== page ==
He possesses them by painting them, yet the marriage is not sexually consummated—which I think is the point of Fallen Groom (2015), a secular update of The Temptation of Saint Anthony. It is not sex that Assael wants from them, but love. The sex will come with the love, but the love comes first: one marries for love, not sex, which comes after marriage (or at least used to), and embodies the love, confirming it rather than replacing it. The five brides in Fallen Groom—all his models—stand over his reclining, sleeping body, gazing at him with tender concern rather than lustful desire. They all still have their wedding gowns and veils on; they have not stripped naked to go to bed with him. Nor is he—the groom is a self-portrait of Assael—prepared, let alone eager, to have sex with them. He wears a dark blue suit, along with a blue tie, suggesting he has the “blues.” Pinned to his jacket is a red rose, ambiguously a symbol of love and lust. It is not wilted, but shadowy and isolated, confirming his loneliness. It is certainly not the same richly sensual red that appears in Bridal Preparation (2015) and Kristen in Red Gown (2012).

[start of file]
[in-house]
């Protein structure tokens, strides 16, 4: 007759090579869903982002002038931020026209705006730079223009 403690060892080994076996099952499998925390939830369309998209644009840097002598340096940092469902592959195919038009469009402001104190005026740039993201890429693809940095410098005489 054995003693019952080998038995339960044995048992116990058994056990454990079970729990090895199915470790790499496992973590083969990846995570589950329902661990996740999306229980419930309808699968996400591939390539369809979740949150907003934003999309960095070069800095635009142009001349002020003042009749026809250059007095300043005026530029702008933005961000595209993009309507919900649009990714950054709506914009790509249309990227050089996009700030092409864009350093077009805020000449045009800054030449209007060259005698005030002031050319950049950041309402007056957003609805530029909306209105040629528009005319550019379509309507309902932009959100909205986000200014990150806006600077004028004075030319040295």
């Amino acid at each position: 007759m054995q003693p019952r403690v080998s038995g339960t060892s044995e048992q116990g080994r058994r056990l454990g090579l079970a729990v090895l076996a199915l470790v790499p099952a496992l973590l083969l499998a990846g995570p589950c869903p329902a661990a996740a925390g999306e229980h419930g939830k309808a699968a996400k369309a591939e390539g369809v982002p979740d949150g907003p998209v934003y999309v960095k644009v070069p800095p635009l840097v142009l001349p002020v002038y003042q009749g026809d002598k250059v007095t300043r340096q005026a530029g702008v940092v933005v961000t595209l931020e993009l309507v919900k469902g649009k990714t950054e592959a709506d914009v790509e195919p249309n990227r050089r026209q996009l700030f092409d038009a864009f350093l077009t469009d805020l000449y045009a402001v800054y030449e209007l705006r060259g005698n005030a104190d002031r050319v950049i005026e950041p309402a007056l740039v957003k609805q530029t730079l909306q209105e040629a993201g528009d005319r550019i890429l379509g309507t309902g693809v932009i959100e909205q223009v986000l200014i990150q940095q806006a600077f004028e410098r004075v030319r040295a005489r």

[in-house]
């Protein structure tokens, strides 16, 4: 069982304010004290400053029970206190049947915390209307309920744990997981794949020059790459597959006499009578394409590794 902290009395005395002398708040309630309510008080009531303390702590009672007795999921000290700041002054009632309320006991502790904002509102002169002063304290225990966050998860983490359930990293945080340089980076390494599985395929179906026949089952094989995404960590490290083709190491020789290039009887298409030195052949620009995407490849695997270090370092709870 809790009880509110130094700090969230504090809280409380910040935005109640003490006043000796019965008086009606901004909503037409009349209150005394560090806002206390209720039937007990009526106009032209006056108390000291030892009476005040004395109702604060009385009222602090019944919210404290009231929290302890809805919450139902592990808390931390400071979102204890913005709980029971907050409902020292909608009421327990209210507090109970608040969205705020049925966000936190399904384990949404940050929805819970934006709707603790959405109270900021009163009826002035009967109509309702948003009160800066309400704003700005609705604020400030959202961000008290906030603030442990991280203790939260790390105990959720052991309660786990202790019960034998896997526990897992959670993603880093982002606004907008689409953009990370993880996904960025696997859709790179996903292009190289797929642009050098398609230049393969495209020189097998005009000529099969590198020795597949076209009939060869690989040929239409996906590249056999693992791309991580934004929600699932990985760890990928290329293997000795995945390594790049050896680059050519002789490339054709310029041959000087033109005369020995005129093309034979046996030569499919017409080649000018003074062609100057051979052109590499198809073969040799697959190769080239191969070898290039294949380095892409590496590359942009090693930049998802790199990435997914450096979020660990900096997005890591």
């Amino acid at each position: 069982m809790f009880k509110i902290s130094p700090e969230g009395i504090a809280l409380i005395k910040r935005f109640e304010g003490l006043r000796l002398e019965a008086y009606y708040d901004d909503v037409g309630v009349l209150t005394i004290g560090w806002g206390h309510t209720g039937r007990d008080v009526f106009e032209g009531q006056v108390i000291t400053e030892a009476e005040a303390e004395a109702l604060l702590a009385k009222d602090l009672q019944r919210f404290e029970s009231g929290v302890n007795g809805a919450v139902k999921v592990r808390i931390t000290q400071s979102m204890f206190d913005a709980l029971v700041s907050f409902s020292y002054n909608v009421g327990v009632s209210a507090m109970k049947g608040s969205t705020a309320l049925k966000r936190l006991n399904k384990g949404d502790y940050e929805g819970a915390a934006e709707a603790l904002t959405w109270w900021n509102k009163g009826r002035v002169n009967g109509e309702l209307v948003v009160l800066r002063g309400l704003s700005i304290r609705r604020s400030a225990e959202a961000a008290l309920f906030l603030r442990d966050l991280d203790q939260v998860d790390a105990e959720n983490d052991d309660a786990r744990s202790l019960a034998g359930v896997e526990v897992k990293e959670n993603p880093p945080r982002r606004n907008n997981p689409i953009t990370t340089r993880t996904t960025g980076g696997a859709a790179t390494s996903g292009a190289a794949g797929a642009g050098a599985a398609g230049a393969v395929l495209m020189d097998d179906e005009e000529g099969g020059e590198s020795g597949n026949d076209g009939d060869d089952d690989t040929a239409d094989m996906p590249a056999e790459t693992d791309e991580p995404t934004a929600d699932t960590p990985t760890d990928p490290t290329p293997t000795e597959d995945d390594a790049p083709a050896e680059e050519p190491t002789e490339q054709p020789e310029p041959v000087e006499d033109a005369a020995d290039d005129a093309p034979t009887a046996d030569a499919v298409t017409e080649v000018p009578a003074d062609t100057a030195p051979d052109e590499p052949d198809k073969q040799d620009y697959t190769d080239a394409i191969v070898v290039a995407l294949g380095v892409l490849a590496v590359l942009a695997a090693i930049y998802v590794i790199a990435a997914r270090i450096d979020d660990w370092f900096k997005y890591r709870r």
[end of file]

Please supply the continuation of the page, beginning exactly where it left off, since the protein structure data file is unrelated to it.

He is dreaming of the “model brides,” but not ready to marry, not because he is uncertain which one to choose from his harem of models, but because he is not convinced that any of them love him as much as he loves them. They do in Fallen Groom, where they gaze at him with tender loving care—one touches him possessively—but it is only a dream, after all. In the other paintings, they are starkly real and emotionally distant, perhaps even indifferent to him; they turn away from him, as though he is beside the point of their lives, or stare him down, as though “stalemating” him. After all, they are only posing, an artificial situation which has nothing to do with real life. Assael is a masterful painter, but painting the girl of one’s dreams—young girls with flowing hair, signifying the youth one no longer has, for the balding groom is much older than they are, along with the love one desperately needed when one was young—is not the same as painting a real person. As his use of old master props and settings suggests, Assael blends fantasy and reality, but what makes his paintings masterpieces is their clear-eyed realism, not their lavish fantasy.